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  • High Purity Materials

    What is High Purity Material?

    Any element or compound contains a certain amount of impurities. When the total content of impurities in the substance is very low, the purity of the substance can be divided into three grades: pure, high purity and ultra high purity. High purity materials usually refer to elemental or compound materials with impurity content<10ppm (1ppm is one part per million). Driven by engineering fields such as semiconductor devices and advanced manufacturing, improving the purity of materials has become an important direction for the development of modern materials. The preparation methods of high purity materials include chemical purification preparation methods such as electrolytic refining, ion exchange, and solvent extraction, and physical purification preparation methods such as segregation purification, zone smelting, and electron beam refining. Each method has certain limits for the purification of specific impurity elements. Therefore, in the preparation process of high purity materials, several methods are often used together to make the materials reach the target purity. Electron beam refining is a metallurgical technique that uses a high-energy-density electron beam as a heat source to heat, melt, and maintain materials at a higher temperature for refining. In the process of electron beam refining, the melt is fully degassed, which is conducive to the removal of impurities and inclusions, and is one of the most effective methods for preparing high-purity materials. The improvement of high purity materials in chemical, electrical, optical, magnetic properties and mechanical properties makes high purity materials show inherent properties and is widely used in the fields of semiconductor, optics and electronics.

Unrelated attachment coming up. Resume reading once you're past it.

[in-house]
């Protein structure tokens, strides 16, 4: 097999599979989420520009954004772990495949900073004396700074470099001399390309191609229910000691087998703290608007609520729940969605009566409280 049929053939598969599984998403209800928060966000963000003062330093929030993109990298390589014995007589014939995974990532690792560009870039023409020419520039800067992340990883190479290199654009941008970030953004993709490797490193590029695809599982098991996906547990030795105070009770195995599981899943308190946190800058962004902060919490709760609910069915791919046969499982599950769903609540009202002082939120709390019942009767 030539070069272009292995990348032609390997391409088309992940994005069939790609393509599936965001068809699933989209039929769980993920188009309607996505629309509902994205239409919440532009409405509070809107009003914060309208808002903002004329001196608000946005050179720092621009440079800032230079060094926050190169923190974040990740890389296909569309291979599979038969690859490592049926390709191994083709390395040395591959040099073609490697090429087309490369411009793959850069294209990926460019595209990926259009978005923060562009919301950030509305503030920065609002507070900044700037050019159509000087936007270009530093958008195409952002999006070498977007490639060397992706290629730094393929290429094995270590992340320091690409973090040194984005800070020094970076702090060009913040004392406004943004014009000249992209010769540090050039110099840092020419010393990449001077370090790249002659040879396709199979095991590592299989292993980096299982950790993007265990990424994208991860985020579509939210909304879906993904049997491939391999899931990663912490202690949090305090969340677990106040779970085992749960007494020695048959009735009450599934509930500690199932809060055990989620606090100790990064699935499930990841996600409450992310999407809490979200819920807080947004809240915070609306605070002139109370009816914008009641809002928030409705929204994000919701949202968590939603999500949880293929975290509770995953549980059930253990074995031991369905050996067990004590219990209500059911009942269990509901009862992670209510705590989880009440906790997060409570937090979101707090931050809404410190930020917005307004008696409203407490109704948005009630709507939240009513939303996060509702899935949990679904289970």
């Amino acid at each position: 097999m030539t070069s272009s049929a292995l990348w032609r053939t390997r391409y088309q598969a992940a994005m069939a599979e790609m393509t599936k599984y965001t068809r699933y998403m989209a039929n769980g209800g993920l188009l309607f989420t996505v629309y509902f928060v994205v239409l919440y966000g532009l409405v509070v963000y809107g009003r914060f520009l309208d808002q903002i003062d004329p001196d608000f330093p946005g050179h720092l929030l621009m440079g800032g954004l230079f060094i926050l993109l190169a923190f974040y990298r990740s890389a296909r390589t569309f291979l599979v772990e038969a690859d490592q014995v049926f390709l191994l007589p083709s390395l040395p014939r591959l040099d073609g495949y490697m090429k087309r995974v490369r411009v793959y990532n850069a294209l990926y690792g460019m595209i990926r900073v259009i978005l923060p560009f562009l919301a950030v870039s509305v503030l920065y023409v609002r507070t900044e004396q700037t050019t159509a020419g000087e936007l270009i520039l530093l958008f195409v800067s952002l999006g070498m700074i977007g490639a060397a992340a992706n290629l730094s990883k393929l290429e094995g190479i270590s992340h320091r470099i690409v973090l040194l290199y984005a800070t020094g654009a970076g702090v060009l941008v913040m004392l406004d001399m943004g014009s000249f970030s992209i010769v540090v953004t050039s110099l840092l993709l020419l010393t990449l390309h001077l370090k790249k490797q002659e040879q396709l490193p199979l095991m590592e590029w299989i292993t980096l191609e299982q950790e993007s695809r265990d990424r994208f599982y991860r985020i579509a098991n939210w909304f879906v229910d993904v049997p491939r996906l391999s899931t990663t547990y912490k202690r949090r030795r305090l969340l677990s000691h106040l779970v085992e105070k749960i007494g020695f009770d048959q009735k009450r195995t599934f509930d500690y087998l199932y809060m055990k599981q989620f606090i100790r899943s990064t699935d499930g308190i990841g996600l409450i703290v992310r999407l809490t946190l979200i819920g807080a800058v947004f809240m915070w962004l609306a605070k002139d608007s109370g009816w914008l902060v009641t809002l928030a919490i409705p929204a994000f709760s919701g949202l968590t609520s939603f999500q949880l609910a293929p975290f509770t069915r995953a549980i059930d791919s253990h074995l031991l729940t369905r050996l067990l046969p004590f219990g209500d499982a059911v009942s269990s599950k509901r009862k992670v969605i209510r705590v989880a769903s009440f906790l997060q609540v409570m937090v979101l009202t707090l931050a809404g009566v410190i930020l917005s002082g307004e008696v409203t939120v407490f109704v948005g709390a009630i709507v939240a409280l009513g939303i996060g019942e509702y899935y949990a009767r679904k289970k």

High Purity MaterialsFigure 1. Appearance pictures of high purity materials

    What are the Application of High Purity Materials?

    • High Purity Materials as Electronic Materials: The semiconductor industry is the foundation of the electronic information industry. High purity quartz material is a key basic material in the semiconductor industry, mainly used in electronic substrates. High purity quartz material is also the raw material of quartz glass crucible, which can be used to prepare monocrystalline silicon and polycrystalline silicon, and is an indispensable material in the electronics industry and solar cell industry. In the above application fields, high purity quartz materials have high requirements on the content of impurities such as alkali metals and transition metals, which need to be less than 1ppm.
    • High Purity Materials as Precious Metal Targets: Physical vapor deposition (PVD) is one of the key technologies for preparing thin film materials, and sputtering targets are a very important key consumable in the PVD process. Common sputtering targets are precious metal targets, such as gold, silver, platinum, ruthenium and other metals. As an important supporting material in the semiconductor process, precious metal targets are in increasing demand. Target purity, micro-resistance control, and overall target assembly quality determine the quality of semiconductor targets. Therefore, the application of high purity precious metal elemental materials can improve the processing technology of high purification, refinement and high efficiency of semiconductor materials.
    • High Purity Materials as Optical Materials: The purity of luminescent materials affects properties such as light purity, luminous efficiency, and light transmittance. High purity luminescent materials have excellent monochromatic luminescence purity, high luminous efficiency and high laser damage threshold. High purity light-emitting materials are generally high purity compound materials. Such materials can be used in the field of optical devices as protective films for metal mirrors, low-refractive-index materials in photonic crystals, nano-ceramic films, and infrared optical materials.


    1. C.H.L. Goodman. The need for high purity materials [J]. J.Cryst. Growth, 1986, 75(1), 1-14.

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